Pupil Premium: Extra tuition interventions

Written by: David Rowan-Robinson | Published:
Image: Adobe Stock

Using extra tuition is an effective way of supporting Pupil Premium and other students at risk of falling behind. David Rowan-Robinson explains how his school has implemented this approach

Hatch End High School is a large urban school situated in Harrow, just outside of London. The school has a diverse range of students, many of whom are living in challenging contexts. On average, 50 per cent of pupils are classed as disadvantaged (eligible for Pupil Premium funding) and there are an above average number of SEN and EAL students.

Having worked at Hatch End for several years as a head of faculty, I joined the senior leadership team in September 2015, the same year I joined the Future Leaders programme. In my new role I was given responsibility for Pupil Premium.

My target was to close the attainment gap between disadvantaged pupils achieving A* to C in GCSEs in English and maths, and their peers.

In 2015, disadvantaged students made outstanding progress in English, achieving above the national average for non-disadvantaged students – but expected progress in maths was not at the same level and was lower than the national average.

Overall, 37 per cent of disadvantaged students achieved A* to C in English and maths, compared with 60 per cent of non-disadvantaged pupils. It therefore became a priority that disadvantaged students made accelerated progress in order to close this gap.

Identifying the problems

Our school provides additional support for those students that require it, including after-school tuition in small groups and additional revision sessions during school holidays and on Saturdays. These work well as intervention methods, preventing students from falling further behind and giving them an opportunity to practise and become confident with the curriculum.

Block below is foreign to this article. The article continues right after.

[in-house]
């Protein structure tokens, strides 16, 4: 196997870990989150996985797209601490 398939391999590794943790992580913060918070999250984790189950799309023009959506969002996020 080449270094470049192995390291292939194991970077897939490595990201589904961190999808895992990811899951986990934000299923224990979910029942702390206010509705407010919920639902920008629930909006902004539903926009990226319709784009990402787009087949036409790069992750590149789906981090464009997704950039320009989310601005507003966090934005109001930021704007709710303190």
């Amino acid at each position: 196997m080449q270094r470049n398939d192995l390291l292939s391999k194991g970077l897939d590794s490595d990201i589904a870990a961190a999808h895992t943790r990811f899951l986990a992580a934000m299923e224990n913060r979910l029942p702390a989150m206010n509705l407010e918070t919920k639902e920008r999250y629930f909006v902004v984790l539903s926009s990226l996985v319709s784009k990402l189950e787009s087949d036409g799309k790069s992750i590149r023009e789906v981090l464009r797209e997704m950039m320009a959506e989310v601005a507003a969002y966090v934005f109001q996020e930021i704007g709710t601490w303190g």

Analysing the data from the previous year, it became clear that the percentage of disadvantaged students attending these interventions outside of the school day (compared to their non-disadvantaged peers) was low. It also became clear that careful and strategic management was required to ensure the right students were being targeted and the impact rigorously measured.

I felt that staff could capitalise on some of the excellent CPD provision that the school provided. The CPD would help staff become more aware of the complex barriers disadvantaged students faced and equip them with strategies to overcome these barriers.

Setting key targets

Objective 1: Improve percentage of disadvantaged students achieving A* to C in English and maths.

I targeted students in waves using current internal data based on their most recent exam results. Students were targeted if they were making below expected progress in either English or maths and if they achieved a C or above in English but not in maths and vice-versa.

There were four waves of the programme throughout the year: the first consisted of all disadvantaged students, while waves 2 to 4 included a minimum of 50 per cent disadvantaged students (representing the school cohort). Each wave consisted of 40 students and included: a parental engagement workshop, additional tuition outside of school learning hours, and a personal action plan.

To ensure all parents and students attended the workshop, I met with the students as a group beforehand and explained that we would be launching the intervention programme at the workshop. I explained the power of the programme and how it would support them to make accelerated progress.

We also communicated to parents via email, letter and text and I made personal calls to parents who didn’t reply, explaining why it was important for them to attend. Attendance throughout was monitored by myself as well as the English and maths departments and pastoral team.

The most important factor was this close monitoring and constant following through. Both students and parents knew that we cared and realised that they could benefit from being part of a group that was getting intense support.

During the parental engagement workshops, parents along with their children met with the heads of departments. At these meetings the heads explained the syllabus and structure of the exam papers and demonstrated techniques which parents could use to help improve their child’s grades.

For example, parents were shown how to navigate and use an online maths website to help their child. We also distributed resources, such as revision guides and tailor-made workbooks, and gave out personalised feedback from students’ last assessments.